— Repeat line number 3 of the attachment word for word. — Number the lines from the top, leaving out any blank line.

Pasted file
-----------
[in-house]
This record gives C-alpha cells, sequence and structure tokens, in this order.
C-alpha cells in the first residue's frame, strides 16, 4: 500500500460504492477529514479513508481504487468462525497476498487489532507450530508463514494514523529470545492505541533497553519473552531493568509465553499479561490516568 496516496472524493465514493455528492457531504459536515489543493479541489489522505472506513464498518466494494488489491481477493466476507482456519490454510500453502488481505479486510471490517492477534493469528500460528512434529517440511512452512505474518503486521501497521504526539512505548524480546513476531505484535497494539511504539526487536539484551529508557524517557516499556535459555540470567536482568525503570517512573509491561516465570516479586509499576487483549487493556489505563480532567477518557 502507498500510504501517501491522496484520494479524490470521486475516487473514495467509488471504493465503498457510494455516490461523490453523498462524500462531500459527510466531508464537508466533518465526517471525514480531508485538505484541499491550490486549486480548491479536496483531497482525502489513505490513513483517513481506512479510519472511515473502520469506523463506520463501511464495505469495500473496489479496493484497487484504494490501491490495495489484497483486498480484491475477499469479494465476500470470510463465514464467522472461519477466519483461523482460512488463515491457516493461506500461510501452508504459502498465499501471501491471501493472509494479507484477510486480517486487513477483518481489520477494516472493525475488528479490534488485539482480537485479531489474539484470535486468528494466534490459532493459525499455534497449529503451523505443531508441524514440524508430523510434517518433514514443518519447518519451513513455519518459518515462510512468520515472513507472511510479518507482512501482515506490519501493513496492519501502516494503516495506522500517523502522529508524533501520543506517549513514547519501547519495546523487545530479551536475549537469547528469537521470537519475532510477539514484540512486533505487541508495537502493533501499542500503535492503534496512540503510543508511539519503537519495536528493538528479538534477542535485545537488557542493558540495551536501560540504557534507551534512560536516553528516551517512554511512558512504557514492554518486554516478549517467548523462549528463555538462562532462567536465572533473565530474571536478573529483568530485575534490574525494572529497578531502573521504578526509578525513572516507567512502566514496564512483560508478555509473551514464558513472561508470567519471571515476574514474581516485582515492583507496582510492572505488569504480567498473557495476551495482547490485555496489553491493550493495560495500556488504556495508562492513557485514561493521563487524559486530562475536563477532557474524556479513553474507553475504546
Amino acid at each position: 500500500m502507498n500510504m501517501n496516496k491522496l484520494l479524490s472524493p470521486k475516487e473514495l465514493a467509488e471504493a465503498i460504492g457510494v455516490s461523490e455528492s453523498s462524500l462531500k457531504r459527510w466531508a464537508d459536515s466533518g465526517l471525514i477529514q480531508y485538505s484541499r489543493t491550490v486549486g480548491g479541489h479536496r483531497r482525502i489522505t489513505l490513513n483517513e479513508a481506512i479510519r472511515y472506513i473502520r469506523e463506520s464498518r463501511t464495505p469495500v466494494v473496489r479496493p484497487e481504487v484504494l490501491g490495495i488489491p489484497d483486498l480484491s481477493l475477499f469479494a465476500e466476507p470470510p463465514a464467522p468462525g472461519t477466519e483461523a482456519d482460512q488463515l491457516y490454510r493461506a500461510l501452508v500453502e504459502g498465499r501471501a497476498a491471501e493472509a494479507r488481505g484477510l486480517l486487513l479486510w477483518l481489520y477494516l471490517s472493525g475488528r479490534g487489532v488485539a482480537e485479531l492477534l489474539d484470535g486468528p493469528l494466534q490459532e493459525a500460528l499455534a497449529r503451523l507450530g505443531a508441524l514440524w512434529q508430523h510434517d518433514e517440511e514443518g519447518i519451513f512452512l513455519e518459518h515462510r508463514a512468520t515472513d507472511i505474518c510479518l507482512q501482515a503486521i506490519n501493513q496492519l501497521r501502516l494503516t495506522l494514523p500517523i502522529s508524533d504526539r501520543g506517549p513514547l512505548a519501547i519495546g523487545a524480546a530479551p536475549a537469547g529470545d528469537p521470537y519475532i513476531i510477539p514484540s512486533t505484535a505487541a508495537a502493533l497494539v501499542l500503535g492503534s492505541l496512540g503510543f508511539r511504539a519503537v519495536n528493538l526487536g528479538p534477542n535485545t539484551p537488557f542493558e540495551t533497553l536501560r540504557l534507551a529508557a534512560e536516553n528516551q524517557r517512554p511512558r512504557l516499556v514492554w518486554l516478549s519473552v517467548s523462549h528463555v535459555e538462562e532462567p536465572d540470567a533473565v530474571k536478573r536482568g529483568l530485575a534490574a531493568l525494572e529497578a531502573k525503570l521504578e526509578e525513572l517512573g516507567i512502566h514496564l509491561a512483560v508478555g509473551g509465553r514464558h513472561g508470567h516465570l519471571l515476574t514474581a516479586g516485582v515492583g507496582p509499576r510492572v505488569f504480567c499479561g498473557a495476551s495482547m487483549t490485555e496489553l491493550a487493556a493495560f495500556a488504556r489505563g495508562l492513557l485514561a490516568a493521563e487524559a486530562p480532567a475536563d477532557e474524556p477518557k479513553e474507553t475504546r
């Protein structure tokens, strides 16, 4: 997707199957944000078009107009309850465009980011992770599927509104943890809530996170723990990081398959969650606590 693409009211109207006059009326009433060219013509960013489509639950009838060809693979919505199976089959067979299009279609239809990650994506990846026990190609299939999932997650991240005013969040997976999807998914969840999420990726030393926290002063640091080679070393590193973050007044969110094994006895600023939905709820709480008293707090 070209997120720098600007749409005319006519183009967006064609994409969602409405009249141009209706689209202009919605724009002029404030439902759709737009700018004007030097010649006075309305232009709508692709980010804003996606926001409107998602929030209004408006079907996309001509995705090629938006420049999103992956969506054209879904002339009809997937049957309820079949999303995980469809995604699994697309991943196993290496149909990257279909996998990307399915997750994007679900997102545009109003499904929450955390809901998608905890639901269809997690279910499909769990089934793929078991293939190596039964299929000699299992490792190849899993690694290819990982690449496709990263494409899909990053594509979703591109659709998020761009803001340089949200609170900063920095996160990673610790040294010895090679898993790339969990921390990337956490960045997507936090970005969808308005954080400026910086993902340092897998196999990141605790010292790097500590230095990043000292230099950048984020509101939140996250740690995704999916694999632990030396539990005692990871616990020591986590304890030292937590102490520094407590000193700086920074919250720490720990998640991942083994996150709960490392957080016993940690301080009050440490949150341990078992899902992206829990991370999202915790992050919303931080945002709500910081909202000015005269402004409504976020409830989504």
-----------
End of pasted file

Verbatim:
C-alpha cells in the first residue's frame, strides 16, 4: 500500500460504492477529514479513508481504487468462525497476498487489532507450530508463514494514523529470545492505541533497553519473552531493568509465553499479561490516568 496516496472524493465514493455528492457531504459536515489543493479541489489522505472506513464498518466494494488489491481477493466476507482456519490454510500453502488481505479486510471490517492477534493469528500460528512434529517440511512452512505474518503486521501497521504526539512505548524480546513476531505484535497494539511504539526487536539484551529508557524517557516499556535459555540470567536482568525503570517512573509491561516465570516479586509499576487483549487493556489505563480532567477518557 502507498500510504501517501491522496484520494479524490470521486475516487473514495467509488471504493465503498457510494455516490461523490453523498462524500462531500459527510466531508464537508466533518465526517471525514480531508485538505484541499491550490486549486480548491479536496483531497482525502489513505490513513483517513481506512479510519472511515473502520469506523463506520463501511464495505469495500473496489479496493484497487484504494490501491490495495489484497483486498480484491475477499469479494465476500470470510463465514464467522472461519477466519483461523482460512488463515491457516493461506500461510501452508504459502498465499501471501491471501493472509494479507484477510486480517486487513477483518481489520477494516472493525475488528479490534488485539482480537485479531489474539484470535486468528494466534490459532493459525499455534497449529503451523505443531508441524514440524508430523510434517518433514514443518519447518519451513513455519518459518515462510512468520515472513507472511510479518507482512501482515506490519501493513496492519501502516494503516495506522500517523502522529508524533501520543506517549513514547519501547519495546523487545530479551536475549537469547528469537521470537519475532510477539514484540512486533505487541508495537502493533501499542500503535492503534496512540503510543508511539519503537519495536528493538528479538534477542535485545537488557542493558540495551536501560540504557534507551534512560536516553528516551517512554511512558512504557514492554518486554516478549517467548523462549528463555538462562532462567536465572533473565530474571536478573529483568530485575534490574525494572529497578531502573521504578526509578525513572516507567512502566514496564512483560508478555509473551514464558513472561508470567519471571515476574514474581516485582515492583507496582510492572505488569504480567498473557495476551495482547490485555496489553491493550493495560495500556488504556495508562492513557485514561493521563487524559486530562475536563477532557474524556479513553474507553475504546